Construction of the Antonine Wall began in AD 142 during the reign of Antoninus Pius, and was completed in 144. The wall stretches 37 miles from Old Kirkpatrick in West Dunbartonshire on the Firth of Clyde to Boness on the Firth of Forth. The wall was intended to replace Hadrian's Wall 100 miles to the south, but while the Romans did establish temporary forts and camps north of the wall, they never managed to conquer the Pictish and Celtic tribes, and the Antonine Wall suffered many attacks. The Romans called the land north of the wall Caledonia, but it is also thought that the modern Gaelic name for Scotland (Alba) originates from the Latin, as a result of the country's many snow-covered mountains.
The Antonine Wall was inferior to Hadrian's Wall in terms of scale and construction, but it was still an impressive achievement, considering that it was completed in only two years, at the northern edge of the Roman empire in a cold and hostile land. The wall was typically an earth bank, about 4 meters high, with a wide ditch on the north side, and a military way or road on the south. The Romans initially planned to build forts every 6 miles, but this was soon revised to every 2 miles, resulting in a total of 19 forts along the wall. The wall was abandoned after only 20 years, when the Roman legions withdrew to Hadrian's Wall in AD 164. After a series of attacks in AD 197, Emperor Septimius Severus arrived in Scotland in AD 208 to secure the frontier, and repaired parts of the wall. Although this re-occupation only lasted a few years, the wall is sometimes referred to (by later Roman historians) as the Severan Wall.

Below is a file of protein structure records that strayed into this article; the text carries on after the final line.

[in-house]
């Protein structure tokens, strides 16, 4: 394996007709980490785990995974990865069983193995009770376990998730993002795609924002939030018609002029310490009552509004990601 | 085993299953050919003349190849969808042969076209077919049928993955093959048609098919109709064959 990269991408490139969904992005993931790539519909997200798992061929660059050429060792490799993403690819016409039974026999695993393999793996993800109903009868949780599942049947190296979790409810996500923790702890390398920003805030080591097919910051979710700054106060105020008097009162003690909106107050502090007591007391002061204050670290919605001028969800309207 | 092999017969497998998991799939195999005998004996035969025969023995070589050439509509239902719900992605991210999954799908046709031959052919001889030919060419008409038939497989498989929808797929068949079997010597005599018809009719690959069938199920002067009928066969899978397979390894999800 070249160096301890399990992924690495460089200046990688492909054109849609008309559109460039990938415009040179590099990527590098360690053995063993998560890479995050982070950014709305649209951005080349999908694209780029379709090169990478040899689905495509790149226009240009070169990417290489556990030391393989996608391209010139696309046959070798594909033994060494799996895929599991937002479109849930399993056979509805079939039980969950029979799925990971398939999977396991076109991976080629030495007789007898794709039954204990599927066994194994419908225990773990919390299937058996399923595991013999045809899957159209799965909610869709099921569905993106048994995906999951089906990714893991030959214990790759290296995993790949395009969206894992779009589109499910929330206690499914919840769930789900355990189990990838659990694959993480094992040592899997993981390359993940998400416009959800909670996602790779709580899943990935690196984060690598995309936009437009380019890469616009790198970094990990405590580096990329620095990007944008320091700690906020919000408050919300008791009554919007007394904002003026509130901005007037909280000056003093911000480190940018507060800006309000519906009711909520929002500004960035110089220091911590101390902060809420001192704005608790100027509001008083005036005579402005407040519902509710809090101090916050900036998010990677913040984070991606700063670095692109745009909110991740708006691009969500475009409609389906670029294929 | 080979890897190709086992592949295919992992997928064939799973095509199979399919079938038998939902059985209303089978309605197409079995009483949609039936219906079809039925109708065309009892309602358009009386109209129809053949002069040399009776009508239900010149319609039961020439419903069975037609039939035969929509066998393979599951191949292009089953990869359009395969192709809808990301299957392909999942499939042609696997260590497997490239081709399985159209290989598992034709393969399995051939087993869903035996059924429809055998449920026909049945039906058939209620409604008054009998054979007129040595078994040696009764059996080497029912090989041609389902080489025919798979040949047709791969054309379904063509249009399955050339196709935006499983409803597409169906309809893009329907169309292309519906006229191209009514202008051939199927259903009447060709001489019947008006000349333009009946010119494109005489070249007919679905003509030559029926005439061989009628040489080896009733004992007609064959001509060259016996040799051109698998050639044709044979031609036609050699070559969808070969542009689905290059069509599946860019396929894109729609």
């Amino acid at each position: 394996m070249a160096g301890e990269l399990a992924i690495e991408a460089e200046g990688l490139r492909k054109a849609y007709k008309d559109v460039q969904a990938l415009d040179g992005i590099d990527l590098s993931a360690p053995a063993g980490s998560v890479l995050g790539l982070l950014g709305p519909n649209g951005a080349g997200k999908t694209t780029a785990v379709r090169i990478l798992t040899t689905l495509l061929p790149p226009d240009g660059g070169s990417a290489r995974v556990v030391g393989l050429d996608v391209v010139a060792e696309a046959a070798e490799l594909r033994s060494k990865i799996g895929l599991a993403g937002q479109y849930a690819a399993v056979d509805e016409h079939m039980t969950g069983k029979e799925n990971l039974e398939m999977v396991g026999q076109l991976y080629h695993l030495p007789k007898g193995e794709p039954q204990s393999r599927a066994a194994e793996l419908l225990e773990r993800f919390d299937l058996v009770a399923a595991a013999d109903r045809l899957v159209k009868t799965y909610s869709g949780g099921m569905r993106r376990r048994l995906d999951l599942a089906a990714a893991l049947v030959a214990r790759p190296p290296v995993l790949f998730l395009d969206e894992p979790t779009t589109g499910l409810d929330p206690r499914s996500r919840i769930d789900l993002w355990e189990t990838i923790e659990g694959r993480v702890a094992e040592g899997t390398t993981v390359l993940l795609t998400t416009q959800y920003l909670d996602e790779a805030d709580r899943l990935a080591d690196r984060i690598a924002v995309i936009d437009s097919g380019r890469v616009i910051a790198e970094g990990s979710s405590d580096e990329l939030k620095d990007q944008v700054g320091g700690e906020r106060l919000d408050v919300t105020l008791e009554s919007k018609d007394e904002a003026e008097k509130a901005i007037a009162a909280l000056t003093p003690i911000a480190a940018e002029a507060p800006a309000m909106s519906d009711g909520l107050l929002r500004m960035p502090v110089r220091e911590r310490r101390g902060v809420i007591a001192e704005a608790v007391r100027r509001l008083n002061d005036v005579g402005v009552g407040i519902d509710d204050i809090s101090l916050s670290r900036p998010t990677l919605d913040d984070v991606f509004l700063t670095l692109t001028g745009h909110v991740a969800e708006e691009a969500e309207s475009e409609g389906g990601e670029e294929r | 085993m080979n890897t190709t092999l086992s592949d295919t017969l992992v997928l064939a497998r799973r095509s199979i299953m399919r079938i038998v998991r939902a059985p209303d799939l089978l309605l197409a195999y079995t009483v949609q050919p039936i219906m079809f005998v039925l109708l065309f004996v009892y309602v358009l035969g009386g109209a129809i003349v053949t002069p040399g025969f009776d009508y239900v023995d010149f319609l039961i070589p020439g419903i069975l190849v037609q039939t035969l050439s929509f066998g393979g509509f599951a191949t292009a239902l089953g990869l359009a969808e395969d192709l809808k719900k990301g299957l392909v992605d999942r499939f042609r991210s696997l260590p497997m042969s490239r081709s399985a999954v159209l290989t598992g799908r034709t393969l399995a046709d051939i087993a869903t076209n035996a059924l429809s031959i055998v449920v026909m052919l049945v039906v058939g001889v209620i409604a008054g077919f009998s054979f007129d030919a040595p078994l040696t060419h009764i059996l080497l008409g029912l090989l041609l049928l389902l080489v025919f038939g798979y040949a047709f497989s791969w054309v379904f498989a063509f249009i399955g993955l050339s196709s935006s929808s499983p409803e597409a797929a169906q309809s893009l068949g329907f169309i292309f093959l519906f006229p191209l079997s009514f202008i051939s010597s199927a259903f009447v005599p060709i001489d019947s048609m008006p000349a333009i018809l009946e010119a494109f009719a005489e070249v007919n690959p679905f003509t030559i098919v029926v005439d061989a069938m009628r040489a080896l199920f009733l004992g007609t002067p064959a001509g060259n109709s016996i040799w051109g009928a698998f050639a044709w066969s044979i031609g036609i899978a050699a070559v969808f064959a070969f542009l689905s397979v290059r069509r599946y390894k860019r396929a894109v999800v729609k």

Although most of the wall has been destroyed over time, sections of the wall can still be seen in Bearsden, Kirkintilloch, Falkirk and Polmont.